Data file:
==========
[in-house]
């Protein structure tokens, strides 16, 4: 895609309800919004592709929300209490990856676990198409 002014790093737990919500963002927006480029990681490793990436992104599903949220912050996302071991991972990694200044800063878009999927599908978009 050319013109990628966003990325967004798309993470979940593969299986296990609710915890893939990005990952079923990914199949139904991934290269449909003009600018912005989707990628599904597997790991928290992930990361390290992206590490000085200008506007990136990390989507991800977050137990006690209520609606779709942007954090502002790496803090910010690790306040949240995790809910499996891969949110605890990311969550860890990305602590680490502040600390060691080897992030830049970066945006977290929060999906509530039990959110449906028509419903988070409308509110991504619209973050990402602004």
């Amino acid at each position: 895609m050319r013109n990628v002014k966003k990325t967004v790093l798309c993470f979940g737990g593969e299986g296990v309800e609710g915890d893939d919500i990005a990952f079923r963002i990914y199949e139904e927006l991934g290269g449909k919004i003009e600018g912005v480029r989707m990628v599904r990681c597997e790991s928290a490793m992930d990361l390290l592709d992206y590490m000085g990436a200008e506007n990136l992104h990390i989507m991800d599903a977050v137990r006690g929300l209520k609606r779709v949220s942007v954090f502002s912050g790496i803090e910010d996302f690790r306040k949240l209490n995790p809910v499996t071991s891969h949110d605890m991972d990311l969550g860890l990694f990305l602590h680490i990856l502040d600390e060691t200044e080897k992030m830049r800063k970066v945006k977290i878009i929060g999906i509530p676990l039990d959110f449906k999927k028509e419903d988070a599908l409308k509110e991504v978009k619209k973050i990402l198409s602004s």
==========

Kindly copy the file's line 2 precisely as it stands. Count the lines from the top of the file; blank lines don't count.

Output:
């Protein structure tokens, strides 16, 4: 895609309800919004592709929300209490990856676990198409 002014790093737990919500963002927006480029990681490793990436992104599903949220912050996302071991991972990694200044800063878009999927599908978009 050319013109990628966003990325967004798309993470979940593969299986296990609710915890893939990005990952079923990914199949139904991934290269449909003009600018912005989707990628599904597997790991928290992930990361390290992206590490000085200008506007990136990390989507991800977050137990006690209520609606779709942007954090502002790496803090910010690790306040949240995790809910499996891969949110605890990311969550860890990305602590680490502040600390060691080897992030830049970066945006977290929060999906509530039990959110449906028509419903988070409308509110991504619209973050990402602004």